Without a doubt, other than the overall expense that there is no way around, the biggest downside of the whole trip was the condition of the roads.  They tell you the Alaska Highway is paved all the way, but we hit long stretches of major reconstruction and gravel.  There were many time that we were only going 10 mph. The good news, Opus seems to have survived the trip in good shape. We only had one windshield chip and that was on a paved section and a couple of new nicks in the paint.  Our covering on the CRV worked well in protecting it from stone chips. We were surprised both going north and heading south how little traffic there was.  We never worried about tying up others when we slowed down or even stopped to see animals or for a approaching truck.   All the way back to the lower 48 we talked about what we would do and see differently the next time, then we would hit several miles of bad, bad road and we would say we are never bringing Opus north again.  My biggest disappointment was because of road conditions. We did not go to Dawson City and over the Top of the World Highway.  Not doing that road was later reinforced as the right decision when we talked to people who had done the route and had to deal with major reconstruction and costly repairs to their vehicles.  We got reports of at least three RVs that went over the edge on that road, including a $1,000,000 Prevost.  Because of the frost heaves I don't ever see the road getting much better in long stretches of the Yukon.  That said, next year may be a good year to make the trip because so many miles are being rebuilt.

All that said, looking back at our wonderful summer adventure of driving our home to Alaska, now that we have returned to the lower 48, we can say that it exceeded all expectations.  Many times in the last seven years on the road we have been asked what is your favorite place.  We could never really say, but now we will say, Alaska.  We saw so many amazing things and had so many wonderful new experiences.  Here is another look at a few things we felt were the high points of our trip.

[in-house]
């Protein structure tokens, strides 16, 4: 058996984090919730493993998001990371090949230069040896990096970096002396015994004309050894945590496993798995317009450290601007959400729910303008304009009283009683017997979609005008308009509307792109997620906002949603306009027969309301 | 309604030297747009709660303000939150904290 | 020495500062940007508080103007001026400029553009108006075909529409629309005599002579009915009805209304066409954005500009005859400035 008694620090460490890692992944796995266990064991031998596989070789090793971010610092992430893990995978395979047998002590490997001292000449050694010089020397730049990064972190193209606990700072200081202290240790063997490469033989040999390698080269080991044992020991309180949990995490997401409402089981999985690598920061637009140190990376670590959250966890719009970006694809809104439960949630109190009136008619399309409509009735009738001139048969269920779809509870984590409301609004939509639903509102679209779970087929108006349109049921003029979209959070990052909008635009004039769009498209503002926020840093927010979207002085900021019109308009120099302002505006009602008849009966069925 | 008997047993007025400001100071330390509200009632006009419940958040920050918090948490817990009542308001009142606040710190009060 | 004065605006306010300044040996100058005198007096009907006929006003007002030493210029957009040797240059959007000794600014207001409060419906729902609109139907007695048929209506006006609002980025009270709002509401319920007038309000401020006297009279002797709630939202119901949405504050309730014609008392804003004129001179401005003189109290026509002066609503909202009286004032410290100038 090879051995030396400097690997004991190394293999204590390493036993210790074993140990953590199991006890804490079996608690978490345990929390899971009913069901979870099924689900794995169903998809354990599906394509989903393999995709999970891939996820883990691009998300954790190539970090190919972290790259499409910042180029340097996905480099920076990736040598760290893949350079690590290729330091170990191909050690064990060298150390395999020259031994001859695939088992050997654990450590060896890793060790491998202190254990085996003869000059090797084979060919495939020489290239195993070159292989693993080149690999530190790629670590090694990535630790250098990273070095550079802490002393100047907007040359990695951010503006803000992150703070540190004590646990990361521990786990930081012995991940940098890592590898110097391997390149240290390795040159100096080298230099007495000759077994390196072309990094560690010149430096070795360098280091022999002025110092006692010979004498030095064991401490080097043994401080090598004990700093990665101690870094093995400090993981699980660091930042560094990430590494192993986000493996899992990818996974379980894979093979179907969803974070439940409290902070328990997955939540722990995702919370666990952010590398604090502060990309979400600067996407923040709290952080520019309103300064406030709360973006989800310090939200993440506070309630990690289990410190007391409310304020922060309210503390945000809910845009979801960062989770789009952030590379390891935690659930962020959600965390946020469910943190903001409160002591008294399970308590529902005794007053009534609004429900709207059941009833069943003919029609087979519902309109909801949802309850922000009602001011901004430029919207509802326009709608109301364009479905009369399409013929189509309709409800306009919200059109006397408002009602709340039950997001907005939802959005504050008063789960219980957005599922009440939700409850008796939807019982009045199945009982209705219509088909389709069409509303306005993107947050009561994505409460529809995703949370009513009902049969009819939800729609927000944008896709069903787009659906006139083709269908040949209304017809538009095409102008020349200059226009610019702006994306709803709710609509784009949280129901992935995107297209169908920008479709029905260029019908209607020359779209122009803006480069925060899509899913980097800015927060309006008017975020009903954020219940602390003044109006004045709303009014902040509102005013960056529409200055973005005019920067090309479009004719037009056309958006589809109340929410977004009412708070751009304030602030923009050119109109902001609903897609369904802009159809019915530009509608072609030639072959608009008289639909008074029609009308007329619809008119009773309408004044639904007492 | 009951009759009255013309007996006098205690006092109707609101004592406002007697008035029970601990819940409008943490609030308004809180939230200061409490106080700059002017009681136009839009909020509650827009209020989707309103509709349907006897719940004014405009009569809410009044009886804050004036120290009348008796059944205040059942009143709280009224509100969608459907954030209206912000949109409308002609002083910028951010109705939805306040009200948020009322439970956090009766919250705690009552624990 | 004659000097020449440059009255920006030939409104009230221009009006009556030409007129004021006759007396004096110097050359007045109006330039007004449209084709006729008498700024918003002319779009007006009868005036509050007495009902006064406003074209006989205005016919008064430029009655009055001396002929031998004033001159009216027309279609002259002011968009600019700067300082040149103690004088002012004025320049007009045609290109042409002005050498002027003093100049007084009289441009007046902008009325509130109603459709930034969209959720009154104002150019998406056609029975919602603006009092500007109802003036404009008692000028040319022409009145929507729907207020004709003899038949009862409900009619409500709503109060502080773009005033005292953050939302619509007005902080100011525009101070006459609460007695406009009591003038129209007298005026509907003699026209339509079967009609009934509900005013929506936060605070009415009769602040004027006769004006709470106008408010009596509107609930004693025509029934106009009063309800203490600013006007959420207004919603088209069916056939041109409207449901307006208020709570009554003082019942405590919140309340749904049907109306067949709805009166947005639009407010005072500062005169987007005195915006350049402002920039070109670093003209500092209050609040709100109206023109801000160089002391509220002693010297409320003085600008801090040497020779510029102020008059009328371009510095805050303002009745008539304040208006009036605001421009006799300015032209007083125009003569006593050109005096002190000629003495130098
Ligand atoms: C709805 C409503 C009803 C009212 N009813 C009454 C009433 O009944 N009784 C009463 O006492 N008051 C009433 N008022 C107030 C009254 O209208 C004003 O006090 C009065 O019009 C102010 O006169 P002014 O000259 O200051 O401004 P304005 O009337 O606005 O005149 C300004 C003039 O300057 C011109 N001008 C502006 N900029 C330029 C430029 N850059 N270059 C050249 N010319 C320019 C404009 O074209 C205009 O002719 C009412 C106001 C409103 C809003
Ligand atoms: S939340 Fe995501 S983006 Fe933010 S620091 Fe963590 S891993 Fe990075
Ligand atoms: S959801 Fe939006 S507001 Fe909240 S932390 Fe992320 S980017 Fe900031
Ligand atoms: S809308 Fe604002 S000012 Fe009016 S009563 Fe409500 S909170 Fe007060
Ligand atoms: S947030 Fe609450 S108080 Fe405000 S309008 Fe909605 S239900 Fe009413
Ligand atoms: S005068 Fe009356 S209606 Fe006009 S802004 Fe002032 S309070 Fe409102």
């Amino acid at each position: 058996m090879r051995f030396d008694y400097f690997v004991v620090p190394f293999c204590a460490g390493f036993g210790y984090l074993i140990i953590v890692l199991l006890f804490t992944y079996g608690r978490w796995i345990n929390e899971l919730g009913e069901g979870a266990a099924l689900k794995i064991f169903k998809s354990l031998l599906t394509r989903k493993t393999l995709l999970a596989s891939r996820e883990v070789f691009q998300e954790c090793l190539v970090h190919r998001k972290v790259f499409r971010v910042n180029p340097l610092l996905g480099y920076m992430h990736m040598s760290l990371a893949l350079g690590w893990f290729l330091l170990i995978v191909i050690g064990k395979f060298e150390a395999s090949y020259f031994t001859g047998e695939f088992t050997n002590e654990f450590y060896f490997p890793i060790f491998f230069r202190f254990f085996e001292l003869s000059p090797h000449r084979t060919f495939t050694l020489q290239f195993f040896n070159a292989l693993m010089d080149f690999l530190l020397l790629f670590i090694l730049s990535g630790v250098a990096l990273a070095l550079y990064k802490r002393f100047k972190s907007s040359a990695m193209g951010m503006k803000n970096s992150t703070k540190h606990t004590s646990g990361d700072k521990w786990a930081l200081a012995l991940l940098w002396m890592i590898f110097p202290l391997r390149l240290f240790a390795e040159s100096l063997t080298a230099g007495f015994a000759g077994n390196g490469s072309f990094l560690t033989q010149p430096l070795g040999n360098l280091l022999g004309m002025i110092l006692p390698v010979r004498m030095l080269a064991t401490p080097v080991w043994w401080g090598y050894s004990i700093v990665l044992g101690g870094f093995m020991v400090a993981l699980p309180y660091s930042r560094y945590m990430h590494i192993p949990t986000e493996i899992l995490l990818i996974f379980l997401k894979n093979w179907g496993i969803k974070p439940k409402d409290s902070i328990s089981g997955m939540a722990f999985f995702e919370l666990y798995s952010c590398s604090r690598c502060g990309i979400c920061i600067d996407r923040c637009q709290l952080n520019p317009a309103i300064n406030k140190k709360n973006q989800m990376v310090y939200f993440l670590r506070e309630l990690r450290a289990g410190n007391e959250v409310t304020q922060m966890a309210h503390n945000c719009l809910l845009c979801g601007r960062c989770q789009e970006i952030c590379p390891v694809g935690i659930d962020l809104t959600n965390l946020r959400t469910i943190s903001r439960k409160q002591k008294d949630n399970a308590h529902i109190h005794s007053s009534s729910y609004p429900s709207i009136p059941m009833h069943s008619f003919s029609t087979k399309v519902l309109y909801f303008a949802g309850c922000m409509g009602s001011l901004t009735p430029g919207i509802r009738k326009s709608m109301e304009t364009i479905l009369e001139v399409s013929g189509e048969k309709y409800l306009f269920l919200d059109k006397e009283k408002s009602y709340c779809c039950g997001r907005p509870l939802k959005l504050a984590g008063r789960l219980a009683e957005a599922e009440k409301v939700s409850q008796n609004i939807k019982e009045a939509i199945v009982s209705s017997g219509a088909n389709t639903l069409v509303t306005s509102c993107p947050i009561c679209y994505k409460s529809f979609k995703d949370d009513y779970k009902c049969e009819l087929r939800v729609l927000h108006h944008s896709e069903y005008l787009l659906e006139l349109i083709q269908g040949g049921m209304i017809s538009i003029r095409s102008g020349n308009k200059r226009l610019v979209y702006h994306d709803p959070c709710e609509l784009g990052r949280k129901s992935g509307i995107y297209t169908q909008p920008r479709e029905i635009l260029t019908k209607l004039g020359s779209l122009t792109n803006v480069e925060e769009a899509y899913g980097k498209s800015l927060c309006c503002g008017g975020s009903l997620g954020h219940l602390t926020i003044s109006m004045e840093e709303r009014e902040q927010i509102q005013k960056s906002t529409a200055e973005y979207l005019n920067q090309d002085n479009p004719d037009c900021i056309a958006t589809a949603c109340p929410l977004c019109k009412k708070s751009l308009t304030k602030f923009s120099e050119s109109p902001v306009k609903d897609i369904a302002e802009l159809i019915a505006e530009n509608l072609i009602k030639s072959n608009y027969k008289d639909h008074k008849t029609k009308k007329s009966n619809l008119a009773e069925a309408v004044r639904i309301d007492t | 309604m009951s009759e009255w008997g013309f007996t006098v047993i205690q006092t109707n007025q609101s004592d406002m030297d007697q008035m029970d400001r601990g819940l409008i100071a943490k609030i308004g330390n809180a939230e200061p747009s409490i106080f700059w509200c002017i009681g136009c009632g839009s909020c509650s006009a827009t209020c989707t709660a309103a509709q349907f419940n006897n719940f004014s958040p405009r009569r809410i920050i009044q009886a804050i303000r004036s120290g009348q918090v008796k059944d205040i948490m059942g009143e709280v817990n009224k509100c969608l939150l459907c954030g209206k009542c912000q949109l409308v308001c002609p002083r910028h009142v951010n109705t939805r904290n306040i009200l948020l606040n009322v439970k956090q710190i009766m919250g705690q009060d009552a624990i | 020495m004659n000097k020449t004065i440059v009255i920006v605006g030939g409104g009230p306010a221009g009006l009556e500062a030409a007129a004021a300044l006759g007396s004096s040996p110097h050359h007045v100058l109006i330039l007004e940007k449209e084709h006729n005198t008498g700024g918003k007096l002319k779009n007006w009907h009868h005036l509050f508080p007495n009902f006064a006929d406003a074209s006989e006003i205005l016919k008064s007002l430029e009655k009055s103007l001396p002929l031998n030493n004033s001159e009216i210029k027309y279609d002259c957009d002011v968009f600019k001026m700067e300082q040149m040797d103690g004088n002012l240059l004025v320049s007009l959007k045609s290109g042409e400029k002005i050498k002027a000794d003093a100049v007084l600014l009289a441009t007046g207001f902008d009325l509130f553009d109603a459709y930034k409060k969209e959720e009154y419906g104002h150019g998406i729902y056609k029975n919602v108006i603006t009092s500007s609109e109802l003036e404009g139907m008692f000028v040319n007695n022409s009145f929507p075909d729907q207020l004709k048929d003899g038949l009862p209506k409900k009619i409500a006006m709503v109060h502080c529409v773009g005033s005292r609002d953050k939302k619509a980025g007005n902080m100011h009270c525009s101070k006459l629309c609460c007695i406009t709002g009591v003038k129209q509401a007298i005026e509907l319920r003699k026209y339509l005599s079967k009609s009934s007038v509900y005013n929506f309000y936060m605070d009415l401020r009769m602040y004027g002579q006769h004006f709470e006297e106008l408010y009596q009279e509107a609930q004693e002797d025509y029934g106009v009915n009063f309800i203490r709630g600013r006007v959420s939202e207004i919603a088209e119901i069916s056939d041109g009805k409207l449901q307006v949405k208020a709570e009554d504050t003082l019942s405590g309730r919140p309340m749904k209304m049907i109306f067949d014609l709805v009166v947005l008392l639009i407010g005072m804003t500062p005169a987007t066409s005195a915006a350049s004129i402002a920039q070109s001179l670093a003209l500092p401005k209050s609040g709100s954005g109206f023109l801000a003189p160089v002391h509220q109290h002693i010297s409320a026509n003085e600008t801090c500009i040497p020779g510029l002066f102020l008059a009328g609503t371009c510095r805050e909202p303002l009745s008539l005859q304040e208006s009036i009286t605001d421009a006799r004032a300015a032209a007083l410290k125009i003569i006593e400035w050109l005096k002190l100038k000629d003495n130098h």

We love to soak our bones and we had a couple of chances on this trip.  Here at Liard and also at Chena Hot Springs.
After reading about the Watson Lake sign forest for so many years it was really neat seeing it.  Finding the names of places and people we know and hanging our own sign was very cool. 
How many people can say they have been to the Arctic Circle? We can.  It was on our must do list for this trip from the very beginning.  And riding on the Dalton Highway to get there was also neat.
 Seeing the Big Five, Dall sheep, wolf, grizzly bear, caribou and moose on our trip into the Denali wilderness was wonderful.
And we became 30%ers when we got to see mount McKinley towering over all the surrounding mountains. That was something we said we were determined see even if it meant spending extra time there.  We not only got glimpses of it several time, we got this fantastic view on our last day there, WOW!!!!!!
The literal high point was taking a flight and getting to land on a glacier on the slopes of Denali in the Alaska Range.  A once in a lifetime experience.
The abundant and diverse wildlife that we were able to get up close to was beyond all expectations.  You never knew what you would see around the next bend.